Bingham plastic

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Bingham plastic

[′biŋ·əm ‚plas·tik]
(fluid mechanics)
A non-Newtonian fluid exhibiting a yield stress which must be exceeded before flow starts; thereafter the rate of shear versus shear stress curve is linear.
McGraw-Hill Dictionary of Scientific & Technical Terms, 6E, Copyright © 2003 by The McGraw-Hill Companies, Inc.
References in periodicals archive ?
[18] solved Bingham fluids by using the MRT model, but the free surface is not considered in their model.
Therefore, the material can be modeled as a Bingham fluid to predict the final shape.
Starting with the pioneering works by Mosolov and Miasnikov [6] and Duvaut and Lions [7], a large number of mathematicians have worked on the theoretical analysis of Bingham fluids and other similar viscoplastic media (see [8-23] and the references therein).
Mamontov, "Existence of global solutions to multidimensional equations for Bingham fluids," Mathematical Notes, vol.
Free surface profiles and flow field patterns of dip coating with Newtonian and Bingham fluids were analyzed by Hurez and Tanguy [18], with the purpose of finding the location of the free surface and investigating flow characteristics at equilibrium.
Numerical results exhibit robustness and scalability of the solver with respect to the mesh size, demonstrating that the proposed method can be used for the accurate simulation of non-regularized Bingham fluids. A complete convergence analysis of AMLI-preconditioned ABF is fairly complex (stemming from the fact that this is an indefinite saddle-point problem) and is left to future work.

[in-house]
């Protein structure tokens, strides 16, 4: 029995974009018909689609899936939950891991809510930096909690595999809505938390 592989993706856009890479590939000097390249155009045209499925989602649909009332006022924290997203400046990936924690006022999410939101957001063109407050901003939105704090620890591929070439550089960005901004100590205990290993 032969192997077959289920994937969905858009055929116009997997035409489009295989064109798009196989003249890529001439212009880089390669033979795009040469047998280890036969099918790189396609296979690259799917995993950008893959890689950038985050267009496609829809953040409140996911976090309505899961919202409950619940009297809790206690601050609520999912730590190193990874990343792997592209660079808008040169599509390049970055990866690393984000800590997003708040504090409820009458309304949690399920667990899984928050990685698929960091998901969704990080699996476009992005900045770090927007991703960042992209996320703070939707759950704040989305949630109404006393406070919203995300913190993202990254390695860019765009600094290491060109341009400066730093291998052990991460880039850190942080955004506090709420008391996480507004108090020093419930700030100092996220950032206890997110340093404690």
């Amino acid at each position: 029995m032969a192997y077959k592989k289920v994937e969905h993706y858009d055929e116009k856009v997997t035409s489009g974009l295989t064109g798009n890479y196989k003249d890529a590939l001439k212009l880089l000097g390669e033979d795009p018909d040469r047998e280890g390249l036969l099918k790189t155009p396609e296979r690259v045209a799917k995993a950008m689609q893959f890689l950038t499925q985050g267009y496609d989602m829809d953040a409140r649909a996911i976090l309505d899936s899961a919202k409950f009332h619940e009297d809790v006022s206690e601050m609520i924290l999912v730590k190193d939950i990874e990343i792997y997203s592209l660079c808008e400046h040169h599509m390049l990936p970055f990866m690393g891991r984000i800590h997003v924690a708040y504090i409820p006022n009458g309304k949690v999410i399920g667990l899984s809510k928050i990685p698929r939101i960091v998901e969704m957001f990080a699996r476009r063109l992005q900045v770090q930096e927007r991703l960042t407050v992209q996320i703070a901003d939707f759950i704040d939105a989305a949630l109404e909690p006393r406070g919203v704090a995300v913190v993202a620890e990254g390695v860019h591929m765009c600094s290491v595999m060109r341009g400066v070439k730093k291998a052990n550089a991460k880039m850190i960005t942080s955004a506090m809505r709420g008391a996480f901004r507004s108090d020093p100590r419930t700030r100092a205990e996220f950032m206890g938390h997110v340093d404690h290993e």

The combination of regularized and non-regularized models presented here specifically for the solution of Bingham fluids is a novel contribution of the present paper.
For the Bingham fluids, the effective viscosity [[mu].sub.e] can be defined as follows:
According to the description of the Bingham rheological model, the TBAB CHS, including types A and B, is verified as Bingham fluid in the range of 0 [less than or equal to] [chi] [less than or equal to] 22.2% and 0 [less than or equal to] [chi] [less than or equal to] 25.0%, respectively.
Concrete and mortar are generally accepted to be Bingham fluids [6].
The present study deals with some of these issues and describes and discusses theoretical grout flow models for predicting flow into plane-parallel fractures of candidate cement grout materials that behave as Bingham fluids under static pressure and as Newton liquids under oscillatory pressure.
In their article "Numerical Simulations of the Square Lid Driven Cavity Flow of Bingham Fluids Using Nonconforming Finite Elements Coupled with a Direct Solver," the coauthors R.